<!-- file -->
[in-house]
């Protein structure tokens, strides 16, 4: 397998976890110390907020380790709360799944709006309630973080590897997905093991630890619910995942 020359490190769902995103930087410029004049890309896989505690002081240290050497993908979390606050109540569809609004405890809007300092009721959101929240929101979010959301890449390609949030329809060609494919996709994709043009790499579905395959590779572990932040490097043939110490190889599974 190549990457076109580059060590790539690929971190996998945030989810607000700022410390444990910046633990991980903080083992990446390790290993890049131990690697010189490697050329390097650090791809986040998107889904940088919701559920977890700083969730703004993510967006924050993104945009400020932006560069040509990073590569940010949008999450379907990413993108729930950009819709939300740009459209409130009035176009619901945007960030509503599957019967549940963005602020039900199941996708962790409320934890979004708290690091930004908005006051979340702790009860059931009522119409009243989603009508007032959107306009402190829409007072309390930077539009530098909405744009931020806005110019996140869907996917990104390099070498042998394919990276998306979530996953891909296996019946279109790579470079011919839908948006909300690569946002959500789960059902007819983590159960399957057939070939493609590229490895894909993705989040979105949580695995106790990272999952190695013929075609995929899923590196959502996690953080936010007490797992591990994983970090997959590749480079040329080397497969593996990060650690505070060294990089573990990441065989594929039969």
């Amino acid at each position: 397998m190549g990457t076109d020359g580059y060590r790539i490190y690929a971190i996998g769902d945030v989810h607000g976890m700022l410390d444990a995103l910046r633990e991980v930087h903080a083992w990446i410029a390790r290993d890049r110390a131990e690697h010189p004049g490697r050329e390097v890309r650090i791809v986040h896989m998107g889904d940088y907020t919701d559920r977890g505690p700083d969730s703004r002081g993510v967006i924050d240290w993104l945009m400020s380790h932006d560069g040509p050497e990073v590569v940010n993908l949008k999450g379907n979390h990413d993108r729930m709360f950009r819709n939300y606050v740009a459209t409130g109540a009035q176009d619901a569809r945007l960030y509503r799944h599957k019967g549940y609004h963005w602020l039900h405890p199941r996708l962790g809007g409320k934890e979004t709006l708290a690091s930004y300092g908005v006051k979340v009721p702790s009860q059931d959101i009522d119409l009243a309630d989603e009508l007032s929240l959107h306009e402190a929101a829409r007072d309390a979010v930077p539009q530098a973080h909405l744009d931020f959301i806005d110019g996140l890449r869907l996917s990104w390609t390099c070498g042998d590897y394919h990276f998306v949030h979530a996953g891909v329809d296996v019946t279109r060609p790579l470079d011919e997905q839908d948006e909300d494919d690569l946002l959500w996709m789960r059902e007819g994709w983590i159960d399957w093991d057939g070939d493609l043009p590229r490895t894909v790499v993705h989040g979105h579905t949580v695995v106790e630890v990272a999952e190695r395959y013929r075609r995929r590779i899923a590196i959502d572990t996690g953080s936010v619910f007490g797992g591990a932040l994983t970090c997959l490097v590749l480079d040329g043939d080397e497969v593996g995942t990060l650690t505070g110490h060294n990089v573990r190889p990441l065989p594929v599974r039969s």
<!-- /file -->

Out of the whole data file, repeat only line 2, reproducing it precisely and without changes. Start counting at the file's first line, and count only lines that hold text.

């Protein structure tokens, strides 16, 4: 397998976890110390907020380790709360799944709006309630973080590897997905093991630890619910995942 020359490190769902995103930087410029004049890309896989505690002081240290050497993908979390606050109540569809609004405890809007300092009721959101929240929101979010959301890449390609949030329809060609494919996709994709043009790499579905395959590779572990932040490097043939110490190889599974 190549990457076109580059060590790539690929971190996998945030989810607000700022410390444990910046633990991980903080083992990446390790290993890049131990690697010189490697050329390097650090791809986040998107889904940088919701559920977890700083969730703004993510967006924050993104945009400020932006560069040509990073590569940010949008999450379907990413993108729930950009819709939300740009459209409130009035176009619901945007960030509503599957019967549940963005602020039900199941996708962790409320934890979004708290690091930004908005006051979340702790009860059931009522119409009243989603009508007032959107306009402190829409007072309390930077539009530098909405744009931020806005110019996140869907996917990104390099070498042998394919990276998306979530996953891909296996019946279109790579470079011919839908948006909300690569946002959500789960059902007819983590159960399957057939070939493609590229490895894909993705989040979105949580695995106790990272999952190695013929075609995929899923590196959502996690953080936010007490797992591990994983970090997959590749480079040329080397497969593996990060650690505070060294990089573990990441065989594929039969």